ChesnuTT’s appearance at the Neptune will be his second Seattle show ever, his first since 2002.
  • ChesnuTT’s appearance at the Neptune will be his second Seattle show ever, his first since 2002.

An ice age ago—back in the fall of 2002—I was heartbroken, lost, and damn near destitute. Love had left me, my heat was off, and I was collecting 30-days-or-quit notices on my front door like fireflies in a jar. I covered all the windows of my Capitol Hill apartment and slugged five-dollar magnums of red wine. I felt totally directionless, bereft of hope, adrift in the lightless Seattle winter. I was at my homeboy's house, smoking and singing my pathetic blues, when he suggested we put on his just-purchased copy of Phrenology, the new album from the Roots. Seven tracks in, the stomping opening drums of the rocking "The Seed (2.0)" almost made me drop the blunt, but it was the hook and its singer that truly shook me out of my worst season ever:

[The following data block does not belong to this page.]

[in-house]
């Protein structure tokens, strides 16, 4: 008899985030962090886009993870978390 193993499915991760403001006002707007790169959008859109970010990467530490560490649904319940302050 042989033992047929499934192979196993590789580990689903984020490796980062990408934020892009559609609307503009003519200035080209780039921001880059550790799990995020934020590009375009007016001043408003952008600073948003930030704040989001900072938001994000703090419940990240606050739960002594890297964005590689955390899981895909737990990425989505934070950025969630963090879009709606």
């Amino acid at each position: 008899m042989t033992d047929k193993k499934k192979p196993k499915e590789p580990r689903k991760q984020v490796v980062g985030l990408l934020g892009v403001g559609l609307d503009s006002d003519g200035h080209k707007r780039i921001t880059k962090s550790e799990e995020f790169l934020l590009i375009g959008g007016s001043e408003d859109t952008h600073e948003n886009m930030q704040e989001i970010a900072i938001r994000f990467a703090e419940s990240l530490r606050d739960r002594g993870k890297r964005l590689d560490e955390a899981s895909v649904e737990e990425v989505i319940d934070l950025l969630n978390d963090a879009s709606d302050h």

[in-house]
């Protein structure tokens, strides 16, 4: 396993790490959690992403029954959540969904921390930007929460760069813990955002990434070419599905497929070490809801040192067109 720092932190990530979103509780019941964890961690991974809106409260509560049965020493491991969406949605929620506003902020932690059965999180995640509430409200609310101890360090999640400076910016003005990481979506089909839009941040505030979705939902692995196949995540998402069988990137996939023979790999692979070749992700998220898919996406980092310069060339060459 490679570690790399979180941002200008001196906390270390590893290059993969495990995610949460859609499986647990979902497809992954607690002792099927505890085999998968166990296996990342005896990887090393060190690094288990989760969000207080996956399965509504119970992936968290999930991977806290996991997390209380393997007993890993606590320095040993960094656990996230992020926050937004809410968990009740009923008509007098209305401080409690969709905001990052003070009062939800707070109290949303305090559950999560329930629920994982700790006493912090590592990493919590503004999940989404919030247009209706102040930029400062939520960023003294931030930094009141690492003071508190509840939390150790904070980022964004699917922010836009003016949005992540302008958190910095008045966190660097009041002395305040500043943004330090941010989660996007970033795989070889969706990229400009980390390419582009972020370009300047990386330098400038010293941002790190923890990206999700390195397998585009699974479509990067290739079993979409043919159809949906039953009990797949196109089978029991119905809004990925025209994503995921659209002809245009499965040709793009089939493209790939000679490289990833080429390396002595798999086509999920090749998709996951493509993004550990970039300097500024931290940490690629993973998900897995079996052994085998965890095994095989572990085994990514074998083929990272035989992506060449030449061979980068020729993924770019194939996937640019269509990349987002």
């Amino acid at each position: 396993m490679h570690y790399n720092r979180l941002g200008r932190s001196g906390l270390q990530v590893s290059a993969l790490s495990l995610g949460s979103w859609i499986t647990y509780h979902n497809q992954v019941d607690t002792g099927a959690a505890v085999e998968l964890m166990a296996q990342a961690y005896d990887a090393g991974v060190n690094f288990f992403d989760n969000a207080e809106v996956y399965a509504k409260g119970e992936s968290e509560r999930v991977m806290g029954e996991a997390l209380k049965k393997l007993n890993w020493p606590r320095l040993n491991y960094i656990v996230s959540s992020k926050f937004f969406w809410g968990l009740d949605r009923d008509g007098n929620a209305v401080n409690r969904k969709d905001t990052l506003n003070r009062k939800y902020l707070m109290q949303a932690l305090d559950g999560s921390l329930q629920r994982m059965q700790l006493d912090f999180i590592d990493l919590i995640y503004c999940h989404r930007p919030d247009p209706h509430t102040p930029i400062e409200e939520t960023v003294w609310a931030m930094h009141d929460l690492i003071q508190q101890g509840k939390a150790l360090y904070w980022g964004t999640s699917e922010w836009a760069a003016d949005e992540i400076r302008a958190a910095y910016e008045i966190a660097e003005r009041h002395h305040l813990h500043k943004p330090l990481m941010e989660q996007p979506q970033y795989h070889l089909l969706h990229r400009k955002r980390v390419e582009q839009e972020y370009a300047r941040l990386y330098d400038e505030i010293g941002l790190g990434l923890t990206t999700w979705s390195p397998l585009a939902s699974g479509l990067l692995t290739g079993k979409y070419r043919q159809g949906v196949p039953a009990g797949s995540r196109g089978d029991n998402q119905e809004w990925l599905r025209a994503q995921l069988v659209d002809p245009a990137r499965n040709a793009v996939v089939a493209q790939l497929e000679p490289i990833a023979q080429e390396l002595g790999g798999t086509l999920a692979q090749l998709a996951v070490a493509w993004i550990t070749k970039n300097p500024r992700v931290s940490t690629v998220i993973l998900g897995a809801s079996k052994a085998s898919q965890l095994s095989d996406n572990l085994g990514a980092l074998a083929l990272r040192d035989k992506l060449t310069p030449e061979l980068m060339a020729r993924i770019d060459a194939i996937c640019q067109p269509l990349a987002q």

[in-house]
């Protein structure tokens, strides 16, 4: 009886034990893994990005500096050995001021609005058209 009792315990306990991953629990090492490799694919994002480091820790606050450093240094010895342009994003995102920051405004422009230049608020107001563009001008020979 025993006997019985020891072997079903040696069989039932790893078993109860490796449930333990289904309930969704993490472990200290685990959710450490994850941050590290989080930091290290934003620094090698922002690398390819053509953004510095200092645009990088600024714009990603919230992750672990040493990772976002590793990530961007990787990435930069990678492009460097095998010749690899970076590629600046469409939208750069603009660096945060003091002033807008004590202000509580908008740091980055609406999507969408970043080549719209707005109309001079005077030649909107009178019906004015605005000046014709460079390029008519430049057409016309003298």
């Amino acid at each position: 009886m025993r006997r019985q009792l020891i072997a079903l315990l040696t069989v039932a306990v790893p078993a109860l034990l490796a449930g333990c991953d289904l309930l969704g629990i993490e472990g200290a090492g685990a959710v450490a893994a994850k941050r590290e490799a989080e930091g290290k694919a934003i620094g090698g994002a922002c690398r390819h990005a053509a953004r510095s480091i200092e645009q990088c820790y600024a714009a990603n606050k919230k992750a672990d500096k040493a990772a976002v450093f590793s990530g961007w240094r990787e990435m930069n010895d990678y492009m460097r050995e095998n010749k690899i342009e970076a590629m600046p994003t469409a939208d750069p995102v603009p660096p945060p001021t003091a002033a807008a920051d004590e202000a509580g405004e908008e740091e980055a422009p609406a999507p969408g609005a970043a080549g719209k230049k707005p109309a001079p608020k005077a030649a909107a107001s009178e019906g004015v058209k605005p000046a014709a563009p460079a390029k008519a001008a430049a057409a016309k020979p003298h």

I don't ask for much these days/And I don't bitch and whine if I don't get my way...

The listening party didn't resume for half an hour, as we kept running that song back. Apparently, the Roots had redone a cut by an Atlanta-by-way-of-California singer by the name of Cody ChesnuTT. I immediately set out to find out anything I could about him—a hunt that soon netted me his ambitiously titled two-disc debut album, The Headphone Masterpiece. This is such a horrible cliché that I should spare you, but it must be said: That album saved my life. When my mojo started working again, it was truly to the tune of ChesnuTT's Masterpiece—the album's tender/scandalous soul and power pop, its licentious lo-fidelity (in both senses of the word) scored my life for years to come. The singular black bedroom rock (and all that implies) of Masterpiece was indie as hell, but...

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Cody ChesnuTT plays the Neptune tonight with Built to Spill as part of the Sasquatch! Launch Party.